Josh Frydenberg knew better than anyone in Parliament that day that the 2018 deal for which Christine Holgate had rewarded executives with watches had saved Australia Post, the LPOs, and banking services for 1,500 regional communities, because he had helped her land it.

Frydenberg, then new as Treasurer, had called the bank executives on Christine Holgate’s behalf, and got them to agree to pay $220 million for using Australia Post’s Bank@Post service.

But two years later when it led to a political beat-up over the watches that Morrison twisted into the pretext to force Christine Holgate out, he sat silent.

Courage

Only two voices defended Christine Holgate at the time.

One was Christine Holgate herself, who refused Australia Post chairman Lucio Di Bartolomeo’s direction to stand aside, knowing that she had done absolutely nothing wrong. Instead of defending his CEO, as was his responsibility, the cowardly chairman facilitated Morrison’s unlawful order.

The only other voice that defended Christine Holgate belonged to the Licensed Post Office Group (LPOG), which represents the interests of the small business community post offices licensees.

LPOG Executive Director Angela Cramp proclaimed to the media that “Christine Holgate was the best CEO Australia Post has ever had”.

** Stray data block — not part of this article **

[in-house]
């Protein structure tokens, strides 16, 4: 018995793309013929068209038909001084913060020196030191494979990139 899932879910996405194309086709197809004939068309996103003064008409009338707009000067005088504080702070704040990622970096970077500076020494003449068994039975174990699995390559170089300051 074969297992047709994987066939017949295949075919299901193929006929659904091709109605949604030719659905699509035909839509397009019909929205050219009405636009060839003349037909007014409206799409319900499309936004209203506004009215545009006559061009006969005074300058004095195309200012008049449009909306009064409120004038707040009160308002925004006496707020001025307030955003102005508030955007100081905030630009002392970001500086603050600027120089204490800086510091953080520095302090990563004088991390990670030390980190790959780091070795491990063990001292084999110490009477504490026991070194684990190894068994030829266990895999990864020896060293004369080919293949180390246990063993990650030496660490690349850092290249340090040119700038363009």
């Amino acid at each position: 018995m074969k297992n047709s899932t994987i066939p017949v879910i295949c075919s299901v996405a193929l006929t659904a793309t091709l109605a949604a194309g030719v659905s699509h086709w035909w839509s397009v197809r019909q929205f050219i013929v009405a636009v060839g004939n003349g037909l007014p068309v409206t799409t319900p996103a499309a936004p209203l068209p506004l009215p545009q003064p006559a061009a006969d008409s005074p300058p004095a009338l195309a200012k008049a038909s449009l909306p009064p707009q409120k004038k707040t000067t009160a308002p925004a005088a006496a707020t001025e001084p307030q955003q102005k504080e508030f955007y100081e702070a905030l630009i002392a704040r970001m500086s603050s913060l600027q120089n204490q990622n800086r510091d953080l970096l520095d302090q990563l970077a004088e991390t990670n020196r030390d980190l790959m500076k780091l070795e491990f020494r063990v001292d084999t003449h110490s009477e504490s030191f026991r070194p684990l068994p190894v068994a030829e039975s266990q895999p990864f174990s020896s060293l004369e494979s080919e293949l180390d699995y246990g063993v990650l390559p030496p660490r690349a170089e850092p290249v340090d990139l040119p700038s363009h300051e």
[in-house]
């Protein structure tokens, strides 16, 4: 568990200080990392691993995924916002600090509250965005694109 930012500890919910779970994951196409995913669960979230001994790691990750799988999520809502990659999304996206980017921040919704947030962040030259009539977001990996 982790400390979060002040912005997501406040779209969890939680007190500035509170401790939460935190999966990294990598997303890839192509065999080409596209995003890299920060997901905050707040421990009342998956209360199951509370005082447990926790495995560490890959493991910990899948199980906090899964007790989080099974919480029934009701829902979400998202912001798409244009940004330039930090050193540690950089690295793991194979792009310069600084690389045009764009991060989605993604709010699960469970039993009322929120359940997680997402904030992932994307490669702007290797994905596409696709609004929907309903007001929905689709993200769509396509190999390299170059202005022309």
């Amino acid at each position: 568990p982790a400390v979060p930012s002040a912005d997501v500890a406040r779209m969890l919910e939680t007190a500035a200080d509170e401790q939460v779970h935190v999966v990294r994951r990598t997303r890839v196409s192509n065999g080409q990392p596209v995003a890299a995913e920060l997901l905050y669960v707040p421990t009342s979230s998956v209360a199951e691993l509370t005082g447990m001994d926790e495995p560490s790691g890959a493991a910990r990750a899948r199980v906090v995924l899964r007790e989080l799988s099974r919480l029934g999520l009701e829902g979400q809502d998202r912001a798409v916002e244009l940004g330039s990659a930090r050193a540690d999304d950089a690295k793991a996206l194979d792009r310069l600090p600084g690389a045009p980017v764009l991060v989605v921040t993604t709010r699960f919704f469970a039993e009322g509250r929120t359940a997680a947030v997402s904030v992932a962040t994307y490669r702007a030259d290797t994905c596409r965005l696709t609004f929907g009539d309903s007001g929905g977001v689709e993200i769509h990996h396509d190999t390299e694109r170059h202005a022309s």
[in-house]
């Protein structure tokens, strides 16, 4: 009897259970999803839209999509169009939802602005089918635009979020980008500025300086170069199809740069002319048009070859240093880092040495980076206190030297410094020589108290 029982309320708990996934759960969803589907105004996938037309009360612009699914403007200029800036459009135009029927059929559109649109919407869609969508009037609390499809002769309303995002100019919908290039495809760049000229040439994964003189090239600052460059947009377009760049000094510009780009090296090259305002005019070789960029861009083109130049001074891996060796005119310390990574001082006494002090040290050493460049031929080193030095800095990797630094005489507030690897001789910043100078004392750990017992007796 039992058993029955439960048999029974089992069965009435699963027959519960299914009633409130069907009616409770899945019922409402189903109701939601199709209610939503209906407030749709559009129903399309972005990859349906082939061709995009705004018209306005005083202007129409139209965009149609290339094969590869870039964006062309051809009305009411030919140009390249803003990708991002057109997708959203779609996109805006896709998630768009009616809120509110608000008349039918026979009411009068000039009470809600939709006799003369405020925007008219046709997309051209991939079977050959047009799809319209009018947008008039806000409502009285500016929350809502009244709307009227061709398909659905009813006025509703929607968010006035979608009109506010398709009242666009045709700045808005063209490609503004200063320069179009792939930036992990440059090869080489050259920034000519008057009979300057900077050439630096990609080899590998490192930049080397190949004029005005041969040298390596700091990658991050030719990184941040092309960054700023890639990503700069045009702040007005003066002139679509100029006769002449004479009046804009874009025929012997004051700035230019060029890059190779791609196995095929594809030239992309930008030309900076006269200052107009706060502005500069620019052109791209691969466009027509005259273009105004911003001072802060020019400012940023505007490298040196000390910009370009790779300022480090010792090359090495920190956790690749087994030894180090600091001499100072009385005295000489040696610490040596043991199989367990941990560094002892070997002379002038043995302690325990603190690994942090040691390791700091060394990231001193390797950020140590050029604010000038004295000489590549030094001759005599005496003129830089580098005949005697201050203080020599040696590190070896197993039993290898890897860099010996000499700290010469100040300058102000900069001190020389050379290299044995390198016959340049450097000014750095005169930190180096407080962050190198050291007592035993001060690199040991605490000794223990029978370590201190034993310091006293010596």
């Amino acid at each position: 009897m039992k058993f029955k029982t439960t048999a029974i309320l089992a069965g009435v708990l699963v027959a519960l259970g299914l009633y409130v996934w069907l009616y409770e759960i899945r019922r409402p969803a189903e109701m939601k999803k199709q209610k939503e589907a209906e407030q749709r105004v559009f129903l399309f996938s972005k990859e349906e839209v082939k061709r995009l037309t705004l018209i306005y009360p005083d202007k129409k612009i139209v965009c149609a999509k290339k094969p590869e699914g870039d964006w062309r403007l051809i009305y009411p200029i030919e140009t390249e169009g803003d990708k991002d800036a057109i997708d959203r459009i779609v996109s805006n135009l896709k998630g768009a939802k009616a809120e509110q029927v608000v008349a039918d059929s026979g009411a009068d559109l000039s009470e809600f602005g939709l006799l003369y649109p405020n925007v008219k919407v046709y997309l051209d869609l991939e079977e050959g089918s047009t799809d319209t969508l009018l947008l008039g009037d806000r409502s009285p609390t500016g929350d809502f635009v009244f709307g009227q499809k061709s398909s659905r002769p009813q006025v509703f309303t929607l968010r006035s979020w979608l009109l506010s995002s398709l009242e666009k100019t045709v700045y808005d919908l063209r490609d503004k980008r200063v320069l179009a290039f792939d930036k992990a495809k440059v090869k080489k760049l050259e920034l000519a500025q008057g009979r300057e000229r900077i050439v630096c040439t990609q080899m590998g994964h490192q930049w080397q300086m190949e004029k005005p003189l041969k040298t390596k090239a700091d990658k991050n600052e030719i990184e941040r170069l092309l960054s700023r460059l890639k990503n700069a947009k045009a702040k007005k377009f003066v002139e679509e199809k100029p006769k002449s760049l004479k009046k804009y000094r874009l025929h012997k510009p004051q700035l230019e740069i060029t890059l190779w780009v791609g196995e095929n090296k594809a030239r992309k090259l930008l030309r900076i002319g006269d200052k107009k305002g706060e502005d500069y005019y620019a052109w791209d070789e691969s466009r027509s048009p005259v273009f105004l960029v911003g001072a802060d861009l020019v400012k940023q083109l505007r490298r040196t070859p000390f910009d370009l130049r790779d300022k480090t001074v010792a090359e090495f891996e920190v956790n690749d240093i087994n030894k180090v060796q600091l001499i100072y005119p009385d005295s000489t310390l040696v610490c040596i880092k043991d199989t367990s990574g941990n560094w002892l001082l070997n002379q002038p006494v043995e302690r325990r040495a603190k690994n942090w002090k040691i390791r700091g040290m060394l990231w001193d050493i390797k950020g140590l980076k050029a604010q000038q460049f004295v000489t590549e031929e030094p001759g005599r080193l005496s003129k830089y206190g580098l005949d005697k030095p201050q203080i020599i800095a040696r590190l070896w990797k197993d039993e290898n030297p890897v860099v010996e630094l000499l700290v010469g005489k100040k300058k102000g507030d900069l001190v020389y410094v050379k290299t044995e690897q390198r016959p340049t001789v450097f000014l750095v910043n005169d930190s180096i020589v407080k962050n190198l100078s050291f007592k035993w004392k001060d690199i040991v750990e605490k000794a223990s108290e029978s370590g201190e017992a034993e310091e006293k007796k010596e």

The LPOG knew what Ms Holgate had achieved at Australia Post, because her banking deal had saved their businesses; they also knew she had made bitter political enemies because she had opposed the plot to privatise Australia Post, had shelved a Boston Consulting Group report that had been commissioned to prepare Australia Post for privatisation, and was pushing for Australia Post to become a bank and take on the Big Four.

It was the LPOG’s forthright defence of Christine Holgate that attracted the attention of the Citizens Party, which was already suspicious of Morrison’s motives for attacking her, knowing that first and foremost he served the banks which would be enraged at any talk of a postal bank.

The Citizens Party worked with the LPOG to publicise the truth about Christine Holgate, and campaign for the inquiry that would change public opinion.

The campaign was soon joined by politicians Bob Katter, Barnaby Joyce—who gave a brave speech in Parliament acknowledging he’d been wrong to condemn Christine Holgate—and Senator Pauline Hanson, who moved for the inquiry.

Reconvene the inquiry

That inquiry heard the evidence that Christine Holgate had blocked the privatisation agenda and enraged the banks, but its recommendations have not been acted upon.

Now that the Morrison scandal has renewed attention on Christine Holgate, Sarah Hanson-Young is absolutely right to reconvene the inquiry to hold Morrison to account.

She should also use the scandal to demand the Albanese government act on the existing recommendations of the inquiry, especially the recommendation to replace the Chair and current board stacked with Liberal Party hacks, with a new board that includes a representative each from the LPOs and the workforce.

Most importantly, the government should establish a public postal bank, as Christine Holgate had envisioned, which would be good for Australia Post and good for the nation.

Click here to sign the Citizens Party’s petition for a post office people’s bank.

Australia Post
Postal Savings Bank